Many safety advocates believe that universal EKG screening might excuse team officials and from being prepared; they believe having lifesaving automatic external defibrillators (AEDs), which restore heart rhythm with an electrical current, should be standard equipment in every school, playing field and gymnasium. And that CPR should be a required skill for staff. Most athletic trainers, of course, do know CPR.

Instead of spending money on EKG screenings, these folks say, school districts should devote those resources to hiring trainers and medical staff who know how to respond to these emergencies, and how to use the equipment.

Properly used, an AED, according to The Times, can boost the survival rate after sudden cardiac arrest by at least 60%, but fewer than 1 in 3 U.S. schools has one.

A few years ago, a 17-year-old football player’s heart stopped during a game, even though he had not been involved in contact on the previous play.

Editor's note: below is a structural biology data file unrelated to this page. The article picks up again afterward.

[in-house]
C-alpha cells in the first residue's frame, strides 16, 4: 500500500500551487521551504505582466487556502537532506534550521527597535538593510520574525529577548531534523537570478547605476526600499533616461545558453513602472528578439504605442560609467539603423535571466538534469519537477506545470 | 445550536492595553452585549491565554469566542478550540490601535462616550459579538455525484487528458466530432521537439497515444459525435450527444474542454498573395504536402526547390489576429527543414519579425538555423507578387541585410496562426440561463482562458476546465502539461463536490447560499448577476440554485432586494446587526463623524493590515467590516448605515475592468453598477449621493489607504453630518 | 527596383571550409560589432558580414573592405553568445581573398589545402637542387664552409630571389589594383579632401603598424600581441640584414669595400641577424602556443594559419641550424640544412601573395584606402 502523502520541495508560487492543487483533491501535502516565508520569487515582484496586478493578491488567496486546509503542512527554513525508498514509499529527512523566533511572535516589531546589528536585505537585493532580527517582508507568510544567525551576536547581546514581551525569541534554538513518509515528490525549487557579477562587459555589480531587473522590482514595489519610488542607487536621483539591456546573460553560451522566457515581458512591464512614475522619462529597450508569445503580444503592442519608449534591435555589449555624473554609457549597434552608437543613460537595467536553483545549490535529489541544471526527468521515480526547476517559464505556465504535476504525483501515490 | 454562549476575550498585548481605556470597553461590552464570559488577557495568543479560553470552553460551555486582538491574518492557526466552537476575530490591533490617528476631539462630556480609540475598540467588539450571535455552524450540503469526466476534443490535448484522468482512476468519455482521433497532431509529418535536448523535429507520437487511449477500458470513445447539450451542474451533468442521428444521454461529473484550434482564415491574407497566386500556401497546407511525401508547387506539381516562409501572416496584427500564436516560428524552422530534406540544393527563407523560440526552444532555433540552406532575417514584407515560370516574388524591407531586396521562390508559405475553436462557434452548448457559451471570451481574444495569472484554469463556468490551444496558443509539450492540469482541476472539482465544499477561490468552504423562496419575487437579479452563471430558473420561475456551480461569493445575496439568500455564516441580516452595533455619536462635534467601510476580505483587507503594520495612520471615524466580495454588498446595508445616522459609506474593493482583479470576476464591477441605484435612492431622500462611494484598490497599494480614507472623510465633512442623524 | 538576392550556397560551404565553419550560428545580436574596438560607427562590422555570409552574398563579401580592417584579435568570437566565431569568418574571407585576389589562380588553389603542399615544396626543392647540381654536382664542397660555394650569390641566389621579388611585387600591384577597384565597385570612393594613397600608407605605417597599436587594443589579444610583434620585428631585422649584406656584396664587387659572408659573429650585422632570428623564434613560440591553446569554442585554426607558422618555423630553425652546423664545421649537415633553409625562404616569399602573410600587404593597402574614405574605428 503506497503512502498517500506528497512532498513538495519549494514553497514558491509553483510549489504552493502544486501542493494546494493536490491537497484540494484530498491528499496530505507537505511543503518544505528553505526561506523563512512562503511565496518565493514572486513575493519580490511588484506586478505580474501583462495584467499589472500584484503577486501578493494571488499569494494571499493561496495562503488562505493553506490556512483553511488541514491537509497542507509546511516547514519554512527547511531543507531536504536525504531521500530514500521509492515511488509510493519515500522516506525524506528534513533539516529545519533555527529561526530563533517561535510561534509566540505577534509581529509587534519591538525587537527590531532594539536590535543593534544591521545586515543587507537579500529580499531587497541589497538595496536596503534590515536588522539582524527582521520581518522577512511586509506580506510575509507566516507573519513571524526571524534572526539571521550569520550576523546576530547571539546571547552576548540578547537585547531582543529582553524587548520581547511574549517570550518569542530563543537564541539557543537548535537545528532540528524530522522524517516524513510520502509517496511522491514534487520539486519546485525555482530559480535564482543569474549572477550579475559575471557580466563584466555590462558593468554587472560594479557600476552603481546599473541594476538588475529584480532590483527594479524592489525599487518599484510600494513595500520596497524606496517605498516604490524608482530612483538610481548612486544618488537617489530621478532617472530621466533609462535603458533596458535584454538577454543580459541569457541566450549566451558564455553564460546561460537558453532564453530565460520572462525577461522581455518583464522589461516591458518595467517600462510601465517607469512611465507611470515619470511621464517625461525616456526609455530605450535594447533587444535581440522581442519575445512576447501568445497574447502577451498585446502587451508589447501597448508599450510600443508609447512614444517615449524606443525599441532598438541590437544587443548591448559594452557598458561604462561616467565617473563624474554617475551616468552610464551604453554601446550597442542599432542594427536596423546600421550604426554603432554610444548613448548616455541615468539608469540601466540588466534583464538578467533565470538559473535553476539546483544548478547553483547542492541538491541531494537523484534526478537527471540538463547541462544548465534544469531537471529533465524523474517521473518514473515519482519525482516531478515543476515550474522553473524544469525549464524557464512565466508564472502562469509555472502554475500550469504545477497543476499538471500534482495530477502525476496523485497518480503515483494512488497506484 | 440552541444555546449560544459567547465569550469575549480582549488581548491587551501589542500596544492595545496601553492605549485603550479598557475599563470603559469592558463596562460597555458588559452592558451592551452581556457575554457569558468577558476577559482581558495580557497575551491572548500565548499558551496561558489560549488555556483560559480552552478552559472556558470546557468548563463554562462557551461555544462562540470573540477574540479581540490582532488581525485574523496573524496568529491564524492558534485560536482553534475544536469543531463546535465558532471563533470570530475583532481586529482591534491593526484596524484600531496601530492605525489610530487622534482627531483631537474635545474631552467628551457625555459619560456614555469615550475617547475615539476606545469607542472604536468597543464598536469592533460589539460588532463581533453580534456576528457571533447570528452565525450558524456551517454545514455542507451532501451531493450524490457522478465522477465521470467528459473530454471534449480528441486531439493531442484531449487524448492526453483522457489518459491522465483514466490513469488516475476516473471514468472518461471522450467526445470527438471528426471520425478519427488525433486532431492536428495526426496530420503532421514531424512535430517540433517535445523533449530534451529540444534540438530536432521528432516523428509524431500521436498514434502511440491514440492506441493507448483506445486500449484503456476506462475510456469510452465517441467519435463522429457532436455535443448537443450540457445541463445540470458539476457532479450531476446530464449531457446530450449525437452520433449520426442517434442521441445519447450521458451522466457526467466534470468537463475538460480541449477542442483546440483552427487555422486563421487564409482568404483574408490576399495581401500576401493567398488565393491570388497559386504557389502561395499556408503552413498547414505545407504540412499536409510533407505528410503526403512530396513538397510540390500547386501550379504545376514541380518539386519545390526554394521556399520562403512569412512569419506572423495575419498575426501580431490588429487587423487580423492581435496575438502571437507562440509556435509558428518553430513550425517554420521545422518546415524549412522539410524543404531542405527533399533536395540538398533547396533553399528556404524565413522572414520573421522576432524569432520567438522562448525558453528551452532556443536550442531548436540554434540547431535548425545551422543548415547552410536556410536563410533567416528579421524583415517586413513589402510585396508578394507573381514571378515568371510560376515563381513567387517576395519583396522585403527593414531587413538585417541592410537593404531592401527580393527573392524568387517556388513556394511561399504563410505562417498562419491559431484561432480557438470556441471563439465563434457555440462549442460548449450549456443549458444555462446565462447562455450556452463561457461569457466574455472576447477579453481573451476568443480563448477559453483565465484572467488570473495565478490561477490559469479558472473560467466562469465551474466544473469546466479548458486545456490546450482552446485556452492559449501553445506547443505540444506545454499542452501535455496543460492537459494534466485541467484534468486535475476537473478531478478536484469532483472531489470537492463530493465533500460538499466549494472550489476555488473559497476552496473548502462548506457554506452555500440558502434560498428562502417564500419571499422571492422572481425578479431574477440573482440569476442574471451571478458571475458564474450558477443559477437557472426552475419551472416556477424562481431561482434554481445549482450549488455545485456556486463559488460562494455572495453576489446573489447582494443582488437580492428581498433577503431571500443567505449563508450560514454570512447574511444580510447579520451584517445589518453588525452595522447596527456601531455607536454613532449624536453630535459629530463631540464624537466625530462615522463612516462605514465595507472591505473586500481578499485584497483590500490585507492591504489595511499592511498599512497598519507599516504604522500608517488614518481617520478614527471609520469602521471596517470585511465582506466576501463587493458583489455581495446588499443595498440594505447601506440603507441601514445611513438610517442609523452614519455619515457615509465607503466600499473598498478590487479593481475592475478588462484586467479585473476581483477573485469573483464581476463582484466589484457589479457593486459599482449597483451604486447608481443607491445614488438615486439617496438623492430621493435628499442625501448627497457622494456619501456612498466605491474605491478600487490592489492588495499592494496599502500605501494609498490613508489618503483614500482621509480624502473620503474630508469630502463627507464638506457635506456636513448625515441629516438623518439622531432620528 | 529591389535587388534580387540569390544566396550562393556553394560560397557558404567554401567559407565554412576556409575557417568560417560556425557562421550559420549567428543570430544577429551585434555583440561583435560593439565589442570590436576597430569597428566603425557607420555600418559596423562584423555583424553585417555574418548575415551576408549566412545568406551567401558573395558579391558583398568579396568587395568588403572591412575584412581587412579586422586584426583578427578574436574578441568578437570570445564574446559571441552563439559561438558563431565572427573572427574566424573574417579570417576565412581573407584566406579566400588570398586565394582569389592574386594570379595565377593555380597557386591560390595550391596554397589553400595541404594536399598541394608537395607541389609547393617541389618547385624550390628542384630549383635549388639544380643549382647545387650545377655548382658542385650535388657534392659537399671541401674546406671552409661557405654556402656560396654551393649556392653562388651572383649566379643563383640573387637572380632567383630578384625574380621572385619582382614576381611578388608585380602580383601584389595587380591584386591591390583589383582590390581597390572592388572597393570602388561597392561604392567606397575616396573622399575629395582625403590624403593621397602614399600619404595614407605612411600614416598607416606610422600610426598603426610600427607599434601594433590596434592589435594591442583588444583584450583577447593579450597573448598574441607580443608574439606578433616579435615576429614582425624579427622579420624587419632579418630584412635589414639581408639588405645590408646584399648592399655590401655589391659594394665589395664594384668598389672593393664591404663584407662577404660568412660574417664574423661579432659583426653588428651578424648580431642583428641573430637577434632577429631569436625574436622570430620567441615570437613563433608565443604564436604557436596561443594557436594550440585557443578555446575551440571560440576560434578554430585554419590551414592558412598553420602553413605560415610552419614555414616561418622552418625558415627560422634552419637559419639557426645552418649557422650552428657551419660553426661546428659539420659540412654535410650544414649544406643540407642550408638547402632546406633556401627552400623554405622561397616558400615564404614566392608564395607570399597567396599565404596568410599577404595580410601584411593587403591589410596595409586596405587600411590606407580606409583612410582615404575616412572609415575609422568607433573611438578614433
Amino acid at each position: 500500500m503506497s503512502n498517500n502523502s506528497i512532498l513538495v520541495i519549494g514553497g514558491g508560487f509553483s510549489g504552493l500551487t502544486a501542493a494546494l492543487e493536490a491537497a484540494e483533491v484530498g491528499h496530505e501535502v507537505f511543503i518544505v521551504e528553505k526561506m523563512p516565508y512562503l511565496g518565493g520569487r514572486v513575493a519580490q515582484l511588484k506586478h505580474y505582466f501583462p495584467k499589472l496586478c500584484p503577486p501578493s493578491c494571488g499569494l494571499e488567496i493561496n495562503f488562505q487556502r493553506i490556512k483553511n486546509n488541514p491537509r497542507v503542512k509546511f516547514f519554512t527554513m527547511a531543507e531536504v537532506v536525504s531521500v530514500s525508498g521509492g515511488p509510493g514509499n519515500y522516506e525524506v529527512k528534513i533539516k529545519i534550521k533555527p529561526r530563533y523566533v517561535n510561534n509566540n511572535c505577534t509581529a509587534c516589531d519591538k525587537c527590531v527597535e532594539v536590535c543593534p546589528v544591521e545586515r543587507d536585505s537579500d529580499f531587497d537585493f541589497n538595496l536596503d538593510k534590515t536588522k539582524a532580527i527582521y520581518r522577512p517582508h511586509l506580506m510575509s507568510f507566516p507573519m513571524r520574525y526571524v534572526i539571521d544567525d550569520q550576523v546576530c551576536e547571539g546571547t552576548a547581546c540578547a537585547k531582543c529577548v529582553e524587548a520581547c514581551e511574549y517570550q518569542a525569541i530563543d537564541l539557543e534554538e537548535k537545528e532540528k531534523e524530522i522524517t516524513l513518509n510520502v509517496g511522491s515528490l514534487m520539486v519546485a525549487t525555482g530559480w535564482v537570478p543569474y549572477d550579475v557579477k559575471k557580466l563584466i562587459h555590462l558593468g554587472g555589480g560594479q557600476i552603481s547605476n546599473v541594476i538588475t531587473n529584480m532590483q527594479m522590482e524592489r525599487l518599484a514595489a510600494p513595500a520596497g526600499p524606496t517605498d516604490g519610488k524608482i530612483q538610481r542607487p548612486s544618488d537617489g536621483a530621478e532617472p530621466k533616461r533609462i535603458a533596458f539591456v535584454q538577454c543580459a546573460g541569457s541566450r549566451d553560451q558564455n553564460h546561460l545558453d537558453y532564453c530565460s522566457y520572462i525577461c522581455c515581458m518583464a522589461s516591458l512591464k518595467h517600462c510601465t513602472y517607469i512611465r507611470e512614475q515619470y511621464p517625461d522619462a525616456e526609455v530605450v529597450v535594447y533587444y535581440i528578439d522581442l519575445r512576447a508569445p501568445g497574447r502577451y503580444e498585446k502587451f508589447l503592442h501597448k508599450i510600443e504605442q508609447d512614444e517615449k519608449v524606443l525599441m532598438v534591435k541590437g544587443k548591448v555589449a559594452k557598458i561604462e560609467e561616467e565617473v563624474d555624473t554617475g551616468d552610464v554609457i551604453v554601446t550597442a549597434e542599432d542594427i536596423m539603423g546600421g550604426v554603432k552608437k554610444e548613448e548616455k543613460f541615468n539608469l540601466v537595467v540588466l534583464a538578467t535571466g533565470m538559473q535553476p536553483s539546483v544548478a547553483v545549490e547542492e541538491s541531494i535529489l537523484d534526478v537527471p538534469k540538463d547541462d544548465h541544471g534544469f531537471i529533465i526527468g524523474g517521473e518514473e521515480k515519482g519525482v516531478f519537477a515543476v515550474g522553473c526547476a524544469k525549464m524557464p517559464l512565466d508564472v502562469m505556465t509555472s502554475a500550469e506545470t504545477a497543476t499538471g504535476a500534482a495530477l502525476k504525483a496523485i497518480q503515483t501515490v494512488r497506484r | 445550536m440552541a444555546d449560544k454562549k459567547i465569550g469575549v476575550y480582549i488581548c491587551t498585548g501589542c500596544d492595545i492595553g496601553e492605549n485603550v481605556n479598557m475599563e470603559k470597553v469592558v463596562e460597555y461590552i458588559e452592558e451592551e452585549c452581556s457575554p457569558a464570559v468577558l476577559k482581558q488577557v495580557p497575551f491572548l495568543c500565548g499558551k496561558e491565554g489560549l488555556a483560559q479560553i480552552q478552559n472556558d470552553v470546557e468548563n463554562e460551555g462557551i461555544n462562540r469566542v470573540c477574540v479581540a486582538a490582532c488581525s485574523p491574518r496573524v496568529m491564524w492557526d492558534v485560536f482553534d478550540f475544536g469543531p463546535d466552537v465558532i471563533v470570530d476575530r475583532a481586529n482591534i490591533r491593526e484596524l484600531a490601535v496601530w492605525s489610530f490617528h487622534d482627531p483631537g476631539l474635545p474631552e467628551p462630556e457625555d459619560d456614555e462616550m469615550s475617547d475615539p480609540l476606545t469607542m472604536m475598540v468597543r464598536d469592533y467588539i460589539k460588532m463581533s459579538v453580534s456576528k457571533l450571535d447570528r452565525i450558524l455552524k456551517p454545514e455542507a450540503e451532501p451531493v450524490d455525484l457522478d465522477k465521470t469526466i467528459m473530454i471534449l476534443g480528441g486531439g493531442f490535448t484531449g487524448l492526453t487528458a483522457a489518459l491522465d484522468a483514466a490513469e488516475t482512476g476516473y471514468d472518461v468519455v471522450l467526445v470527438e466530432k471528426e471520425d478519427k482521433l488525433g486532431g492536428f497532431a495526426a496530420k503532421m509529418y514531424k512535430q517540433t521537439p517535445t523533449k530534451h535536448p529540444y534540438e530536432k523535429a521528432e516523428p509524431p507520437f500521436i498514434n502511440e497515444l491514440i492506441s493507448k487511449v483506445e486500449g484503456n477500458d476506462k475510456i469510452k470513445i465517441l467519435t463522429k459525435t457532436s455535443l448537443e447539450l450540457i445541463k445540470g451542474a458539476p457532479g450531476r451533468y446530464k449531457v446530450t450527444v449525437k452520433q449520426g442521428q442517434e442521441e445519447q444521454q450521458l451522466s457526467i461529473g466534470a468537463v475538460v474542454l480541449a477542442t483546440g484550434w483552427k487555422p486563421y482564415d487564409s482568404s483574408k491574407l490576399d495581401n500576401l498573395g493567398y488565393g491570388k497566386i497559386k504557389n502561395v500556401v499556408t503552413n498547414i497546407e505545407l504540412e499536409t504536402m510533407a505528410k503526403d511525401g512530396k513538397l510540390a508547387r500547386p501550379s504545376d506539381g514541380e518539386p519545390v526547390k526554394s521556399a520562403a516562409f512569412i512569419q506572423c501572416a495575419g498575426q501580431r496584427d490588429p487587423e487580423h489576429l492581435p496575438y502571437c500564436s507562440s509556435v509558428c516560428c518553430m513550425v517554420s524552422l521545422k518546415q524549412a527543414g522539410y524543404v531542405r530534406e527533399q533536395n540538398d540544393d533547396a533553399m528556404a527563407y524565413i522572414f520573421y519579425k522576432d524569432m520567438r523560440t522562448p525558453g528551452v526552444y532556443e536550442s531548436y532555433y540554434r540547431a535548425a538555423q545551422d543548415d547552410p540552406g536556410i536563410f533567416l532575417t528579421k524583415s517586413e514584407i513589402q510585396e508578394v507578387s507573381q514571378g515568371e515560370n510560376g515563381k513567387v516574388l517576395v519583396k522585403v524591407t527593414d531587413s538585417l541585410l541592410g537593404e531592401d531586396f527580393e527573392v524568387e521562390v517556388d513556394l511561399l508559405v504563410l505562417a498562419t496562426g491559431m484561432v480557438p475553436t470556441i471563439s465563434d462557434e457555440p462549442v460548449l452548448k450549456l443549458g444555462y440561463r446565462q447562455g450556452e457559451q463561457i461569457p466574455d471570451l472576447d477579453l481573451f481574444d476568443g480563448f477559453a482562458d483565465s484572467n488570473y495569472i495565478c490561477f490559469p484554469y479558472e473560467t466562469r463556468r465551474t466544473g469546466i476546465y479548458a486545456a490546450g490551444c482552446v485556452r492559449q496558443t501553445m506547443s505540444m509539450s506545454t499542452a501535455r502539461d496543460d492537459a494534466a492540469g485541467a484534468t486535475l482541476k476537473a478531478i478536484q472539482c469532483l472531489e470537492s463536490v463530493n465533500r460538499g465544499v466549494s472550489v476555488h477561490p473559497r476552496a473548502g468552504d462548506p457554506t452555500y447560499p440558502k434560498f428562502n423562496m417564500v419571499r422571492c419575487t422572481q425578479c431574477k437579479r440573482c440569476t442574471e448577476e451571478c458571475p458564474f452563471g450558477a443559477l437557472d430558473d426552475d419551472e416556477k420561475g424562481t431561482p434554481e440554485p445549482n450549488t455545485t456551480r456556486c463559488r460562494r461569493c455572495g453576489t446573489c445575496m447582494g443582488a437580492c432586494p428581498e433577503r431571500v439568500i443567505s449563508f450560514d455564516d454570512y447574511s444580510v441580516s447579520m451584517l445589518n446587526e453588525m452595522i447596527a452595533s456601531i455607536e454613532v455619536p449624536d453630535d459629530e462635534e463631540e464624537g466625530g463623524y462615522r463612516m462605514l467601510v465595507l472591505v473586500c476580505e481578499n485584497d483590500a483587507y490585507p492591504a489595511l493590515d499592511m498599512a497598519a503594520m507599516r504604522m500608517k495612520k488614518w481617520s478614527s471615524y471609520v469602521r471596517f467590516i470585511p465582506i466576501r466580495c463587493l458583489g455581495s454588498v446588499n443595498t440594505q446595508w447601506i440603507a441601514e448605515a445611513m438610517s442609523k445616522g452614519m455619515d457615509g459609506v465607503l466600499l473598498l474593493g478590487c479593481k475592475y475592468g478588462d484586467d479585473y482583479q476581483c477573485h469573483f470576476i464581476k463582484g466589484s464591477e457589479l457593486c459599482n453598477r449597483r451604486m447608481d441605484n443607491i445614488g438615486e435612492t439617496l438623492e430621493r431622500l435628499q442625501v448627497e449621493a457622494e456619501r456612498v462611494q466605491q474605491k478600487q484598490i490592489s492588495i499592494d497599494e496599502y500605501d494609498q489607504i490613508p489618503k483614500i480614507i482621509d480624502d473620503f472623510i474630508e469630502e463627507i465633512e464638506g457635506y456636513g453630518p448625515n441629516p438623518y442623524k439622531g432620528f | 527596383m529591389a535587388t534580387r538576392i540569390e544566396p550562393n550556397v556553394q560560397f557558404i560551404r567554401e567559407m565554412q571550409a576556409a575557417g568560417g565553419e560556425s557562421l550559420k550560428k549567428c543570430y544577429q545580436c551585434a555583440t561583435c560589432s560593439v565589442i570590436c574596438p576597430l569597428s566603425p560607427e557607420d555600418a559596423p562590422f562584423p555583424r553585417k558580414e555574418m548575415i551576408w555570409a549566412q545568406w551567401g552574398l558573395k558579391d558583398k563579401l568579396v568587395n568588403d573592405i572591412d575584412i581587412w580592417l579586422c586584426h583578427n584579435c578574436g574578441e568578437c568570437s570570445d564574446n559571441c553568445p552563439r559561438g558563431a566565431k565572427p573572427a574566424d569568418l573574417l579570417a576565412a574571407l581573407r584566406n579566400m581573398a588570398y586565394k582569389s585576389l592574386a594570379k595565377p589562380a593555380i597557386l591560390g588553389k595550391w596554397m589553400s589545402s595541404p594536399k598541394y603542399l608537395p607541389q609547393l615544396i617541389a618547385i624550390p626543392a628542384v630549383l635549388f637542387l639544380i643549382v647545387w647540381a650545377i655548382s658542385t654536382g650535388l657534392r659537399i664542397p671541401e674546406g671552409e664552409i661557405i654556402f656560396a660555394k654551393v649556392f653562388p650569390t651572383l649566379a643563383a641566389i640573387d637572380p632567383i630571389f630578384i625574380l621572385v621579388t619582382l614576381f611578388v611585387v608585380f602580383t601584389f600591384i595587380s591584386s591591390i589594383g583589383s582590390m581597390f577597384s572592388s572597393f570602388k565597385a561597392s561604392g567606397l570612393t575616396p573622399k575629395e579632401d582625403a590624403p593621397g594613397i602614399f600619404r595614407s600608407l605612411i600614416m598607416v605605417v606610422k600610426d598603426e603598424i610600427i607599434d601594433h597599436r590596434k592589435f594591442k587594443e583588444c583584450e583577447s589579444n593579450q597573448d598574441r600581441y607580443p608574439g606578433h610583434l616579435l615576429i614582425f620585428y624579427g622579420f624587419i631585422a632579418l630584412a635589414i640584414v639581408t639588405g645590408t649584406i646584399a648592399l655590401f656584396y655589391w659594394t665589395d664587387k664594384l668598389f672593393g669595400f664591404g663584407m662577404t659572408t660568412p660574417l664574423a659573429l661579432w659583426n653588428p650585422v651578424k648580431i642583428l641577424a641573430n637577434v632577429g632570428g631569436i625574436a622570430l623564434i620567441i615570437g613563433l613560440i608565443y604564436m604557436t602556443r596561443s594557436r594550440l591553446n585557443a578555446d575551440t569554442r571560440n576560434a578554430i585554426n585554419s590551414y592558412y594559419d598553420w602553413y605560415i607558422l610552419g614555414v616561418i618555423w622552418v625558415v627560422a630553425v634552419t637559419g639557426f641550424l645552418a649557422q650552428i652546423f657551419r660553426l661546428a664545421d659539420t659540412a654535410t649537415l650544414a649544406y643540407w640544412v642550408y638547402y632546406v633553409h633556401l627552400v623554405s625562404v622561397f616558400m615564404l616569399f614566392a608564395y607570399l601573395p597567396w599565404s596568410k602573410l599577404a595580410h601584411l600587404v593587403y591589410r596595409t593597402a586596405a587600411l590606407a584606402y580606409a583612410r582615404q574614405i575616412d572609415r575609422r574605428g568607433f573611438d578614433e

The high school’s athletic trainer immediately performed CPR and shocked his heart with an AED three times until it resumed beating. He was found to have had an undiagnosed heart condition. He had a defibrillator implanted in his chest, and although he no longer plays football, he’s a fully functioning, successful student.

Should your child have an EKG before participating in sports?

“Let the parents decide,” said Friend. A founder of Parent Heart Watch, a national organization committed to preventing sudden cardiac arrest in children, she’s a strong believer in the test. “No one told me that I could have paid $50 or $100 for a test that would have detected a fatal heart condition in my daughter. I would have paid for that.”